Contrary to the belief that the recently passed Sexual Offences Bill encourages the defilement of minors, the legislation actually prescribes a life imprisonment term for anyone who has sex with someone under 18 years, PREMIUM TIMES can report.
The bill, which was among the 46 legislations hurriedly passed by the last National Assembly, stipulates life imprisonment for any individual convicted of raping or having sexual intercourse with a minor, among others.
It sparked outrage after earlier reports that it had set 11 years as the age of consent for sexual intercourse.
Nobel laureate, Wole Soyinka, criticised the bill saying it empowerered the “clique of paedophiles.”
”All you need do is ‘marry’ even a six year old under any local laws, and do whatever you want with her. Through marriage, she is already an ‘adult.’ Her ‘defiler’ is now fully protected by this law. She is not,” he said at the time.
Femi Falana, a human rights lawyer, also described the bill as “obnoxious” and threatened to go to court if the bill is signed into law.
According to Mr. Falana, when the bill was unanimously passed for a second reading by the Senate on November 21, 2013, it sought a penalty of life imprisonment for the offence of defilement of children less than 18 years.
“It was that Committee (Committee on Judiciary and Legal Matters) that illegally removed the age of 18 years and replaced it with 11 years,” said Mr. Falana.
In her response to the public outrage, Chris Anyanwu, who sponsored the bill, accused its critics of hate-mongering and taking advantage of the negative public feelings built up against the legislature.
“I suspect that some of those fighting against the bill are fixating on the short title,” said Mrs. Anyanwu, a former member of the Senate.
“Its long title shows what it is: a sexual offences prevention bill; a tough deterrence to crime.”
What the bill says
The bill is known as “An Act to Make Provision About Sexual Offences, Their Definition, Prevention And the Protection Of All Persons From Harm, Unlawful Sexual Acts, And For Purposes Connected Therewith”.
Section 7 of the bill, the controversial part which dealt with defilement of children, states that:
7. (1) A person who commits an act which causes penetration with a child is guilty of an offence called defilement.
(2) A person who commits an offence of defilement with a child aged eleven years or less shall upon conviction be sentenced to imprisonment for life.
(3) A person who commits an offence of defilement with a child between the age of twelve and fifteen years is liable upon conviction to imprisonment for life.
(4) A person who commits an offence of defilement with a child between the age of sixteen and eighteen years is liable upon conviction to imprisonment for life.
Chioma Nwigwe, Director of The Eight Foundation, said the different sub-sections in Section 7 ought to have been merged into one sub-section.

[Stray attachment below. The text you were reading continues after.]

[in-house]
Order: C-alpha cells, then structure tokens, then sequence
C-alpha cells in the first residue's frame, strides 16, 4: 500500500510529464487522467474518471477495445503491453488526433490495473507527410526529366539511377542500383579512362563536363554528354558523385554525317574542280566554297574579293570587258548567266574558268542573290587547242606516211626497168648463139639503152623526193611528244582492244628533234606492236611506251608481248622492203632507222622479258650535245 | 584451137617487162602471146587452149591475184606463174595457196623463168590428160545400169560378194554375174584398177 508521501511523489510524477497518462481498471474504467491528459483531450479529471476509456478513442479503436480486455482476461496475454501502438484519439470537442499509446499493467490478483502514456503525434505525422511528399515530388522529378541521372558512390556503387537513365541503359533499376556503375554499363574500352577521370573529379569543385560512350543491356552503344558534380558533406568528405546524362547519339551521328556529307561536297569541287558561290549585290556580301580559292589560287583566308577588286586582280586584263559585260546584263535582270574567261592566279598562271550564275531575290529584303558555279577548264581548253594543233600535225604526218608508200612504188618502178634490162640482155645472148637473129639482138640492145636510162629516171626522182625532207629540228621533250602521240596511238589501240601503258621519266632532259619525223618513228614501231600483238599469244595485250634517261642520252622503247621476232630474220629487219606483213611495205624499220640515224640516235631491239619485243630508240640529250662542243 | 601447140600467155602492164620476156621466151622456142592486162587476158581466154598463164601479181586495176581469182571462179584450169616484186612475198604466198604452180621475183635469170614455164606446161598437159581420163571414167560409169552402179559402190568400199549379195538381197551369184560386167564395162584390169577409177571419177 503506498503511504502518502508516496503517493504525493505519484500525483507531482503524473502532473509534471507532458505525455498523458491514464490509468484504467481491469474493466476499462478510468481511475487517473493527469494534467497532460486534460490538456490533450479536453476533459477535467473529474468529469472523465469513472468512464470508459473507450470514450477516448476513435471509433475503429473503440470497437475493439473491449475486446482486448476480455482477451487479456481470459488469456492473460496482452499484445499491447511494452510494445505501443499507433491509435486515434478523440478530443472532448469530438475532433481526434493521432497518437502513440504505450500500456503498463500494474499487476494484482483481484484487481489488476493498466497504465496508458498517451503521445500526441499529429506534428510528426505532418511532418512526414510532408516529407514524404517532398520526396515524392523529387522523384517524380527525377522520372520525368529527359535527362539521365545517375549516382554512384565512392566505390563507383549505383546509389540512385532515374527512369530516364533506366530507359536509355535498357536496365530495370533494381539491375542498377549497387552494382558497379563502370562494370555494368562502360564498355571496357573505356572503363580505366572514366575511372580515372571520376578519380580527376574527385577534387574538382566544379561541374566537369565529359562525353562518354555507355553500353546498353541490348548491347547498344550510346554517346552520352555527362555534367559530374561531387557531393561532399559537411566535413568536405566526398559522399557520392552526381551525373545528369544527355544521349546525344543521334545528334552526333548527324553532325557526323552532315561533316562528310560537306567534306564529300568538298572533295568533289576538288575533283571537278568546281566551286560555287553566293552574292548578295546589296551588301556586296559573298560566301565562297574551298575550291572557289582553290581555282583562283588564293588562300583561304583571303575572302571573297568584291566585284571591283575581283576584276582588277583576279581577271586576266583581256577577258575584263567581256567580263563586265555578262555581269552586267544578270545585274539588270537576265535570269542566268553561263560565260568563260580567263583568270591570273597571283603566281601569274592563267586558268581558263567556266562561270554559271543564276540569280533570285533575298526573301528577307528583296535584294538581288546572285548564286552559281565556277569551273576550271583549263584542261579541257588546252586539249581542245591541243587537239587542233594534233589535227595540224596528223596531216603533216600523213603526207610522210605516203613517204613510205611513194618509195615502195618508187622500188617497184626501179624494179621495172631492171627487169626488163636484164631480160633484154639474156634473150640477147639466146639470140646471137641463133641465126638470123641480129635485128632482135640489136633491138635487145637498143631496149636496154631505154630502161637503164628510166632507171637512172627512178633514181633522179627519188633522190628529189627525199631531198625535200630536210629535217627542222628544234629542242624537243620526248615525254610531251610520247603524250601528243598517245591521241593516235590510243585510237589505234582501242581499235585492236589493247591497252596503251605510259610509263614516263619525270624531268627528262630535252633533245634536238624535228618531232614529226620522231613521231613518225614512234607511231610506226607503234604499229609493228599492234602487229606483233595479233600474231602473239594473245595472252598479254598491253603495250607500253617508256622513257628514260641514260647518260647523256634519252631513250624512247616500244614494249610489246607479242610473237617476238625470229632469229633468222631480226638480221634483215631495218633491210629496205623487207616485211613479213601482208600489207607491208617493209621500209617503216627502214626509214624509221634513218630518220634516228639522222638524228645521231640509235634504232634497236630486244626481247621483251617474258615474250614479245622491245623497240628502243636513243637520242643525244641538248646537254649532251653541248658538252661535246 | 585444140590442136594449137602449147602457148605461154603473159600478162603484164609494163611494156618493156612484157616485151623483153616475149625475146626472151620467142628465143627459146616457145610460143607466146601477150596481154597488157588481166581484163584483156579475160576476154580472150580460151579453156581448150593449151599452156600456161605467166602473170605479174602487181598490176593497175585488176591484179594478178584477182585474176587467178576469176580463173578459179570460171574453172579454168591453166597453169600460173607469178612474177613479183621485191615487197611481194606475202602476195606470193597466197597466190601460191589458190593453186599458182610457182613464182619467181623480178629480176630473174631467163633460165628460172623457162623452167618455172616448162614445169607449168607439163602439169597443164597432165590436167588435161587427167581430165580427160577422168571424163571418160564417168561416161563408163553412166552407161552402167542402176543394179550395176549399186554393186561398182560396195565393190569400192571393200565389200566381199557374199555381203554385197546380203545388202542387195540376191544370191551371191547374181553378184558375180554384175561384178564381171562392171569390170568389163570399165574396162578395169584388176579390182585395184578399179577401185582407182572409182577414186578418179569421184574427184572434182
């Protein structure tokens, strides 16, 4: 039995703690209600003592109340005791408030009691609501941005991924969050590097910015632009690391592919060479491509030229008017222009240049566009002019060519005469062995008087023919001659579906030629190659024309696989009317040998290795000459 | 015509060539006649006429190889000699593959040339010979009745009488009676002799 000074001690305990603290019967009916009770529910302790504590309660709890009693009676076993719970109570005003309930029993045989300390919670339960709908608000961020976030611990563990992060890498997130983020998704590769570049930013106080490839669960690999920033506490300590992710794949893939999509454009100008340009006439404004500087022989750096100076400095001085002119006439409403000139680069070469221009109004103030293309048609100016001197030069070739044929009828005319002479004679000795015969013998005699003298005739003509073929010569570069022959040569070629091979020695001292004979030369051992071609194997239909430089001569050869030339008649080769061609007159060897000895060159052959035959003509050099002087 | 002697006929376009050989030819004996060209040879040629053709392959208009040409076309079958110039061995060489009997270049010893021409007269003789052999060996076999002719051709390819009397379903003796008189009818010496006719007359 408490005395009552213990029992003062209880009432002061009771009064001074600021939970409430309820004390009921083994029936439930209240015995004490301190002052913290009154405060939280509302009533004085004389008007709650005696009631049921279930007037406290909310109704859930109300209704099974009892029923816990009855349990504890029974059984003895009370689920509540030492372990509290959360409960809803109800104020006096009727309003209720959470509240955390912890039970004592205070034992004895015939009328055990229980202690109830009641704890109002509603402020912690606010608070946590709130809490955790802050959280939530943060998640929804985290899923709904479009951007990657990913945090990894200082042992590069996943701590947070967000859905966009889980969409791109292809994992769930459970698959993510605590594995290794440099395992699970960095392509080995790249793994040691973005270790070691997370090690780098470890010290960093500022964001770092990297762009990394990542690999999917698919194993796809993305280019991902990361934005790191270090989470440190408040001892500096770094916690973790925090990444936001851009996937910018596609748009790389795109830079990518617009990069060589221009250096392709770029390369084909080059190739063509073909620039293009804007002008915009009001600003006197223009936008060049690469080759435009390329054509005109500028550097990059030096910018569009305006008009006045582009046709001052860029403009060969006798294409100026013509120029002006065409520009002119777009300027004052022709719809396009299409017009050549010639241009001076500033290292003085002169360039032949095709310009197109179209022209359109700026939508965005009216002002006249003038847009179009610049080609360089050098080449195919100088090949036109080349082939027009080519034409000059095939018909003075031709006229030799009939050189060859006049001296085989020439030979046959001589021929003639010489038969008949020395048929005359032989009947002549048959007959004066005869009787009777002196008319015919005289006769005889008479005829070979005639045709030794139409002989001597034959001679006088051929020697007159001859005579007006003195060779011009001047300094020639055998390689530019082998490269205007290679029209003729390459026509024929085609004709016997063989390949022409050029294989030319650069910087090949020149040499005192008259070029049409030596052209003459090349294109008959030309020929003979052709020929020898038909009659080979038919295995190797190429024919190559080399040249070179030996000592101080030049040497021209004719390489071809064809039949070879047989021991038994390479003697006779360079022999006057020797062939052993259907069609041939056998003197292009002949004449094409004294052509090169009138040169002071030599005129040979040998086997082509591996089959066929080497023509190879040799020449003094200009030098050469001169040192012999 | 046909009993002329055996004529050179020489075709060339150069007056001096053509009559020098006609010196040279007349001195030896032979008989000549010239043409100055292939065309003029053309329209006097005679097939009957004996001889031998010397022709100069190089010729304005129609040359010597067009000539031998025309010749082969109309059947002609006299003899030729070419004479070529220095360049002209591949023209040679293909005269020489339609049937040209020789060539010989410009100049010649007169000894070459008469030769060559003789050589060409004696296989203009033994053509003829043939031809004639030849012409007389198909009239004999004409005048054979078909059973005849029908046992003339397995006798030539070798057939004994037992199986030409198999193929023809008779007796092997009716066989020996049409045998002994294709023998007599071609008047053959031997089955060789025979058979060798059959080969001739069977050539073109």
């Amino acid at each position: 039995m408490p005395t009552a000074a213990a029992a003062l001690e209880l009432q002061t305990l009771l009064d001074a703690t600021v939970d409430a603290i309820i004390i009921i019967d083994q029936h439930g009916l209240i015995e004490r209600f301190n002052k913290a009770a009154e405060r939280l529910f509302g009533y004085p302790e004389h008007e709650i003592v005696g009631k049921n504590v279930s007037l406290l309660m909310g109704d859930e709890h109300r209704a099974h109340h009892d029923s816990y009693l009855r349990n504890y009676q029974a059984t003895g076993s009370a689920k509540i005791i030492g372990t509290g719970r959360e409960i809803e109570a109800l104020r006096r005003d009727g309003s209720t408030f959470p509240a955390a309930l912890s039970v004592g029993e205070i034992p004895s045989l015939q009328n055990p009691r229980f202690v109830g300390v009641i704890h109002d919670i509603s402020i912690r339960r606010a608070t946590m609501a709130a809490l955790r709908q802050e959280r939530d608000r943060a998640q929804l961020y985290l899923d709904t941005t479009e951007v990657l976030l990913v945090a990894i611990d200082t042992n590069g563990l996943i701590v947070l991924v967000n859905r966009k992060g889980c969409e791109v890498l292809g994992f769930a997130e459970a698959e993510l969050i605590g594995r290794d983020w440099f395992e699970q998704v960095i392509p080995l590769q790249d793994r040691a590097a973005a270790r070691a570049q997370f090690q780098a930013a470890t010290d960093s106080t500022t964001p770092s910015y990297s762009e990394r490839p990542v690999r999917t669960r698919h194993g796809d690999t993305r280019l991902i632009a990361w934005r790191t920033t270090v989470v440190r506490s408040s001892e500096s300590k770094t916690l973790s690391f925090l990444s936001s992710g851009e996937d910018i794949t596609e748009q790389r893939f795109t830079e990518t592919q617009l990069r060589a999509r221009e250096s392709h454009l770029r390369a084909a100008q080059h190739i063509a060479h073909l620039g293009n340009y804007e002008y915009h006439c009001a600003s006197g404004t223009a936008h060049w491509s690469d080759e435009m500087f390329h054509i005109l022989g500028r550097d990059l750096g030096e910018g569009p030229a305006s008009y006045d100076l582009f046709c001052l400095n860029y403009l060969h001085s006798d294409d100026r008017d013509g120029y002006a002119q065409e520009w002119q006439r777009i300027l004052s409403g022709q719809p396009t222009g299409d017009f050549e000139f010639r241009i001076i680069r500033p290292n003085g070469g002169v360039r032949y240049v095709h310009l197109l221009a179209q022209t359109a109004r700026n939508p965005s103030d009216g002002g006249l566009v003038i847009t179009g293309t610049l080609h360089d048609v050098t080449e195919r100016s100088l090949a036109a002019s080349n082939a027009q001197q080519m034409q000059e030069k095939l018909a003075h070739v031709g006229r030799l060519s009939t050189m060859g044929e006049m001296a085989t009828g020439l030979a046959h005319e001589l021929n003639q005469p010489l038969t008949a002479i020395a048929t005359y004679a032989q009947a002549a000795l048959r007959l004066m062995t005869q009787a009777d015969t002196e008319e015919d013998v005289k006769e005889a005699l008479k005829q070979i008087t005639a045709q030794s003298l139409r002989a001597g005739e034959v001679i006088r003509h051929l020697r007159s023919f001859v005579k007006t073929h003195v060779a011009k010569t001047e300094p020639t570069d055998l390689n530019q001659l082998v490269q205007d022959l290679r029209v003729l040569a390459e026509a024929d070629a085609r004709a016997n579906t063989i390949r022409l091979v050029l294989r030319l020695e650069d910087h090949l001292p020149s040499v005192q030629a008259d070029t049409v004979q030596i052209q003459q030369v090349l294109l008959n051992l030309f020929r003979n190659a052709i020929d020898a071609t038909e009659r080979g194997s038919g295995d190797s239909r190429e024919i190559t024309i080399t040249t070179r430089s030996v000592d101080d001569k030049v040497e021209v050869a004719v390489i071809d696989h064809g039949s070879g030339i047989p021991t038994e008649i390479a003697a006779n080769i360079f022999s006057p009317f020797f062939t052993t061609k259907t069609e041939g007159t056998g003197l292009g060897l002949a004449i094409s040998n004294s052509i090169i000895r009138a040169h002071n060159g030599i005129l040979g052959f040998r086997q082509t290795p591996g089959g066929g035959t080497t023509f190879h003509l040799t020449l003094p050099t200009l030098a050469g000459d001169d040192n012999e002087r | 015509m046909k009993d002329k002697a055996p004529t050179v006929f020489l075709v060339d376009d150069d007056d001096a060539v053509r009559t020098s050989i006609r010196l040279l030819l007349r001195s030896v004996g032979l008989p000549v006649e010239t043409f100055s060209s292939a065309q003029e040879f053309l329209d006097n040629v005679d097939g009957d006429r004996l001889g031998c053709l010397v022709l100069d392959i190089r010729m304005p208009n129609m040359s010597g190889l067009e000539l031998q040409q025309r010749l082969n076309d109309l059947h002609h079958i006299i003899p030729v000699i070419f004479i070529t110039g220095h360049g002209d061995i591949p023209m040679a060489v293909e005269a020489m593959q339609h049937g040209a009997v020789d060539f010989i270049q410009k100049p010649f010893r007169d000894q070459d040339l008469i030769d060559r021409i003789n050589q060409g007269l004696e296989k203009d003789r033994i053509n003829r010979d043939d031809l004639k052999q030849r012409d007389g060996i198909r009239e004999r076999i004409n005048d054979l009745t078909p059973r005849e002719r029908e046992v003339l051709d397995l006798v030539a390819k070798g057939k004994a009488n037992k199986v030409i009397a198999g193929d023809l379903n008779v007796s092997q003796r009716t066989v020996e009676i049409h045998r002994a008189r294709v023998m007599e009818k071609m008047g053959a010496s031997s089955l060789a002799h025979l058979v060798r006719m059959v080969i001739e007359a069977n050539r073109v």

“This bill actually recommends imprisonment for life as punishment for defilement of any child below the age of 18,” said Ms. Nwigwe, whose organization is dedicated to highlighting the issue of sexual violence against women and providing victims with the necessary support.
“However, what is confusing is why they chose to put those penalties in different sections. The bill could have simply said: ‘A person who commits an offence of defilement on any child is liable upon conviction to imprisonment for life.’ The child has already been defined by the Constitution and by the Children and Young Persons Act.
”A lot of people have read just one subsection, which is that subsection that says ‘A person who commits an offence of defilement with a child aged eleven years or less shall upon conviction be sentenced to imprisonment for life’ and interpreted it to mean that 11 years is now the new age of consent, but that is not true. The same penalty is imposed on defilement of any child below the age of 18.”
Ms. Nwigwe called for an amendment of some sections of the bill, including Section (7)(5) which states that:
(5) It is a defence to a charge under the section (if)-
(a) It is proved that such child deceived the accused person into believing that he or she was over the age of eighteen years at the time of the alleged commission of the offence; and
(b) the accused person reasonably believed that the child was over the age of eighteen years.
”This is a child, you can’t expect them to be responsible, that is why they are children,” she said.
“That is why the law is expected to go out of its way to protect them. So when you impose responsibility on this child, you’ve taken away the protection the law offers them. The responsibility should be on the adult to make sure the child is over the age of 18, in which case they will no longer be children.
“So what this law does is it takes away the coverage this law had given to the child and impose responsibility on the child. And that is what we should be fighting. These defences need to be taken out.”